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      Expression in Mouse Kidney of Membrane Copper Transporters Atp7a and Atp7b



      S. Karger AG

      Copper, Wilson disease, Menkes disease, Tubular dysfunction

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          Copper is essential for activity of many enzymes, but is toxic in excess. Several copper proteins are required for copper homeostasis. ATP7A and ATP7B are genes encoding membrane copper transporters. ATP7A, defective in Menkes disease (MNK), is expressed in many tissues involved primarily in copper uptake from dietary sources. ATP7B, defective in Wilson disease (WND), is essential for copper excretion. Although MNK patients have a copper deficiency in most tissues, copper accumulates in proximal tubules in the kidney. WND patients also have copper accumulation in the proximal tubules. In some WND patients this copper accumulation may result in tubular dysfunction, resulting in the increased excretion of low molecular weight substances (e.g. amino acids and calcium). In mouse, we have demonstrated, by in situ hybridization, the expression pattern in the kidney of mouse orthologues, Atp7a and Atp7b, and have confirmed Atp7b expression by immunohistochemistry. Both Atp7a and Atp7b are expressed in glomeruli; however, Atp7b is also seen in the kidney medulla. This suggests that glomeruli are responsible for regulating copper levels in the filtrate. In WND patients, urinary copper levels are extremely high suggesting Atp7b in the loops of Henle may have a role in copper reabsorption.

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          The copper transporter CTR1 provides an essential function in mammalian embryonic development.

          Copper serves as an essential cofactor for a variety of proteins in all living organisms. Previously, we described a human gene (CTR1;SLC31A1) that encodes a high-affinity copper-uptake protein and hypothesized that this protein is required for copper delivery to mammalian cells. Here, we test this hypothesis by inactivating the Ctr1 gene in mice by targeted mutagenesis. We observe early embryonic lethality in homozygous mutant embryos and a deficiency in copper uptake in the brains of heterozygous animals. Ctr1(-/-) embryos can be recovered at E8.5 but are severely developmentally retarded and morphologically abnormal. Histological analysis reveals discontinuities and variable thickness in the basement membrane of the embryonic region and an imperfect Reichert's membrane, features that are likely due to lack of activity in the collagen cross-linking cupro-enzyme lysyl oxidase. A collapsed embryonic cavity, the absence of an allantois, retarded mesodermal migration, and increased cell death are also apparent. In the brains of heterozygous adult mice, which at 16 months are phenotypically normal, copper is reduced to approximately half compared with control littermates, implicating CTR1 as the required port for copper entry into at least this organ. A study of the spatial and temporal expression pattern of Ctr1 during mouse development and adulthood further shows that CTR1 is ubiquitously transcribed with highest expression observed in the specialized epithelia of the choroid plexus and renal tubules and in connective tissues of the eye, ovary, and testes. We conclude that CTR1 is the primary avenue for copper uptake in mammalian cells.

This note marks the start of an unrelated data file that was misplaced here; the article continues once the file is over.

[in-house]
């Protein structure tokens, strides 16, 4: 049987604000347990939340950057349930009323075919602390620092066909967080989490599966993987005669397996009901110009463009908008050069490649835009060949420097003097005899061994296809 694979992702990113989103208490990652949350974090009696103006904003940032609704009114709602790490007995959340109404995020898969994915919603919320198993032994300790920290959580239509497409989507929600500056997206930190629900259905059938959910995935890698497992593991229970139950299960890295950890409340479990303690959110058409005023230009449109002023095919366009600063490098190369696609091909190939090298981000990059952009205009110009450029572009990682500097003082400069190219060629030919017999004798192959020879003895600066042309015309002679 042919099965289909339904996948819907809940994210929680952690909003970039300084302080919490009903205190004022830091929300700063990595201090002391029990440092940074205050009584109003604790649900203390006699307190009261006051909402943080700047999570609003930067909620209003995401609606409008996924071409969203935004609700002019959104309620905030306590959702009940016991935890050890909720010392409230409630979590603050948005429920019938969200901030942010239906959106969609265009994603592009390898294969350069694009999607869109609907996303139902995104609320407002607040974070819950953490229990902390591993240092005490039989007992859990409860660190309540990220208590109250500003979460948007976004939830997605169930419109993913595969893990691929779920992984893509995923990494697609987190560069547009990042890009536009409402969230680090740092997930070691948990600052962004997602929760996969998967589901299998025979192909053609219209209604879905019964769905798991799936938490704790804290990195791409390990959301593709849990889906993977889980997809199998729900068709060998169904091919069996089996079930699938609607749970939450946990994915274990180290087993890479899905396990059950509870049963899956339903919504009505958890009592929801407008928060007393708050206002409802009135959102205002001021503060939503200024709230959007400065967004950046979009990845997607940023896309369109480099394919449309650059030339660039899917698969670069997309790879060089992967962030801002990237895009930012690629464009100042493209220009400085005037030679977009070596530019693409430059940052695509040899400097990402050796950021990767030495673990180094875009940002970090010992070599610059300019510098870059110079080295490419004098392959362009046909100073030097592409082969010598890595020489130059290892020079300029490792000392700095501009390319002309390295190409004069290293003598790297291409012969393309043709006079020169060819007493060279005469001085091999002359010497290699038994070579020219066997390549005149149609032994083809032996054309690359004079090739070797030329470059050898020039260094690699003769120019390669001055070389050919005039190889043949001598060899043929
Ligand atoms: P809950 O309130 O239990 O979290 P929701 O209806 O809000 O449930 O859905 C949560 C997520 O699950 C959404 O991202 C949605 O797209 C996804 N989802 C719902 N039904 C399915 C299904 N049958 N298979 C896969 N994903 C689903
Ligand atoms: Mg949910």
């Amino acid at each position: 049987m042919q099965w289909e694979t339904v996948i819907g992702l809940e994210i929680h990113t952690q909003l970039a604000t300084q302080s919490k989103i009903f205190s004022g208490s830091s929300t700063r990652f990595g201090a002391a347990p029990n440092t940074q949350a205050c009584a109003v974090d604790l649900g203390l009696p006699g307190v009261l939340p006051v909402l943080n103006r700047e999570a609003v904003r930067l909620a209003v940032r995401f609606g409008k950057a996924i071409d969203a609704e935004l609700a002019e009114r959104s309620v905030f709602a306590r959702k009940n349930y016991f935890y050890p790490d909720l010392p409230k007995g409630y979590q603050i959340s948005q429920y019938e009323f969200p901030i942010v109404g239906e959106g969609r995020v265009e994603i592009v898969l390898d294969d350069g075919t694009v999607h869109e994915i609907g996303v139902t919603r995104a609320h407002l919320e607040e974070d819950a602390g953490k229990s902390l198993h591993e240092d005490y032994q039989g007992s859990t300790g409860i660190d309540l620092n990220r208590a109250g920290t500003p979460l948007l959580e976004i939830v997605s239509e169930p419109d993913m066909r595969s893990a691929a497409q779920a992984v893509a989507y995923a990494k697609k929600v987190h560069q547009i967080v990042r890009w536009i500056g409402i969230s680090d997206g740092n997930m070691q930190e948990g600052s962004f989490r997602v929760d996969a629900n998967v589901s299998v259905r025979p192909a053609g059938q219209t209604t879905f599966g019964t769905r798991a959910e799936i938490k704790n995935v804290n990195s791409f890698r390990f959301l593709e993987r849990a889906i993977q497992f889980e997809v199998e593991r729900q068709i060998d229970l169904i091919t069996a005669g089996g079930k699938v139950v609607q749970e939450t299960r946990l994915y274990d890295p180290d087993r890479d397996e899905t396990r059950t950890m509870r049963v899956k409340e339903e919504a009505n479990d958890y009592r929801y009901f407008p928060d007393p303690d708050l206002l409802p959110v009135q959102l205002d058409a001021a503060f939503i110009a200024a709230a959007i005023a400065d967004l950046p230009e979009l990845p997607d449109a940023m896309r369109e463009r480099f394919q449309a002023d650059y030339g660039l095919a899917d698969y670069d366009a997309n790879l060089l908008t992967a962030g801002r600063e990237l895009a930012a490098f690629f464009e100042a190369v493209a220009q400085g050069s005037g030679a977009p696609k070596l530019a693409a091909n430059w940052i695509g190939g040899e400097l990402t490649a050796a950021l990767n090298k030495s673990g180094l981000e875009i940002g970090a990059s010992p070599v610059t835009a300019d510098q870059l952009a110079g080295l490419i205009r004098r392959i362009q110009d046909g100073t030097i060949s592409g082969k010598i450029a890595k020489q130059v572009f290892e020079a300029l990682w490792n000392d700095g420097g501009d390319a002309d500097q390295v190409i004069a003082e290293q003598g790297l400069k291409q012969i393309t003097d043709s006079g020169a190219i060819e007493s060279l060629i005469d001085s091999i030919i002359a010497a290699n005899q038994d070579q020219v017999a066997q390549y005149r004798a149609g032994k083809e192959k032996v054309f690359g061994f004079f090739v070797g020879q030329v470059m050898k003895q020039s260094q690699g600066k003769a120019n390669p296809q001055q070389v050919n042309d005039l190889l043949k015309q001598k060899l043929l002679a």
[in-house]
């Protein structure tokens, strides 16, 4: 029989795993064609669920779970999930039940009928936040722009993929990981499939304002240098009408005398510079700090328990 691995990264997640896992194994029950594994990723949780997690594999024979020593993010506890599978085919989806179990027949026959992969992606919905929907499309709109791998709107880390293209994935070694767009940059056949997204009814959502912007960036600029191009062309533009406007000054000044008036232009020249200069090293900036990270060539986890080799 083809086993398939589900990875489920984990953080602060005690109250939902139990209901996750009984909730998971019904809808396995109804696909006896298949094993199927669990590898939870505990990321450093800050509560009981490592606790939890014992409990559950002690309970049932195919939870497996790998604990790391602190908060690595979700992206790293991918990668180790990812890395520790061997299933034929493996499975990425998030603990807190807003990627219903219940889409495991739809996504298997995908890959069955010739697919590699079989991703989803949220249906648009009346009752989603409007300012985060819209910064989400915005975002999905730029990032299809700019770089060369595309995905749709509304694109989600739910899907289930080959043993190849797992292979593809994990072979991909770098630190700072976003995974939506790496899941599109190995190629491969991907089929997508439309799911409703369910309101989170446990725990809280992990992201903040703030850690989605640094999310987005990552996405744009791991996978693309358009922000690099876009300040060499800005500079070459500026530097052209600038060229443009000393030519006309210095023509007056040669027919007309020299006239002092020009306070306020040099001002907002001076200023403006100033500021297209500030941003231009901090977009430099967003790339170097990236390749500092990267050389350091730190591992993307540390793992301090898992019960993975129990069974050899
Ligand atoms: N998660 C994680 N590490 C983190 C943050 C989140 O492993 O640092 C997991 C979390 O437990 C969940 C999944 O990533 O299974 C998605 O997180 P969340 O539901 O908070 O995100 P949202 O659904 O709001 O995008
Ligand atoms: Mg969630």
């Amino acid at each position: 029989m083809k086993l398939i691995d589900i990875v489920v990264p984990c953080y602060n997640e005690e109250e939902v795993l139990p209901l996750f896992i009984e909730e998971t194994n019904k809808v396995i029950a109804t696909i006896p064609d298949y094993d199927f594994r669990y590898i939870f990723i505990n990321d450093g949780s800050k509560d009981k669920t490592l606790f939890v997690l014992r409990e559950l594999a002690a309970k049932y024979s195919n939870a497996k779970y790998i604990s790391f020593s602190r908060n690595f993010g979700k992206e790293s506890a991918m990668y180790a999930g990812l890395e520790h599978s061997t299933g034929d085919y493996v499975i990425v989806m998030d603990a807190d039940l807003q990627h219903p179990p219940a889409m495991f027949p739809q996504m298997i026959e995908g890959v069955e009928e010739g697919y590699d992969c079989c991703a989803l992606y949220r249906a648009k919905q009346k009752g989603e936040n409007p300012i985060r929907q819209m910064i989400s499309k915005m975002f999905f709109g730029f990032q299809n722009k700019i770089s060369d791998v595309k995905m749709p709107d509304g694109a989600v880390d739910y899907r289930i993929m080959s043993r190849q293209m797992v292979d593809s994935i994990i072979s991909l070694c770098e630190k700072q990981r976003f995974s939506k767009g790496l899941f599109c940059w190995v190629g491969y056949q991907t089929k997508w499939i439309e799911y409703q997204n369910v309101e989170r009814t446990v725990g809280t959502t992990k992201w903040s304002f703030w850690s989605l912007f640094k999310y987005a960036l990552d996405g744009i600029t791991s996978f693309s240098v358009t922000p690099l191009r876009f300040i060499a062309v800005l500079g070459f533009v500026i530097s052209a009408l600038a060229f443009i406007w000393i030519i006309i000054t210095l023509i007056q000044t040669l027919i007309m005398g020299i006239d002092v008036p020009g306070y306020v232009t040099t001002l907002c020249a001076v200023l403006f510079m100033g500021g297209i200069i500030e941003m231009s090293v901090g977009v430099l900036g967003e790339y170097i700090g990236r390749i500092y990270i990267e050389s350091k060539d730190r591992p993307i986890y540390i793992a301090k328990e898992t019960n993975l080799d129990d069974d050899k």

Author and article information

            S. Karger AG
            September 2002
            26 September 2002
            : 92
            : 3
            : 629-634
            University of Alberta, Department of Medical Genetics, Edmonton, Alta., Canada
            64075 Nephron 2002;92:629–634
            © 2002 S. Karger AG, Basel

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            Page count
            Figures: 4, References: 22, Pages: 6
            Self URI (application/pdf): https://www.karger.com/Article/Pdf/64075
            Original Paper

            Cardiovascular Medicine, Nephrology

            Tubular dysfunction, Menkes disease, Wilson disease, Copper


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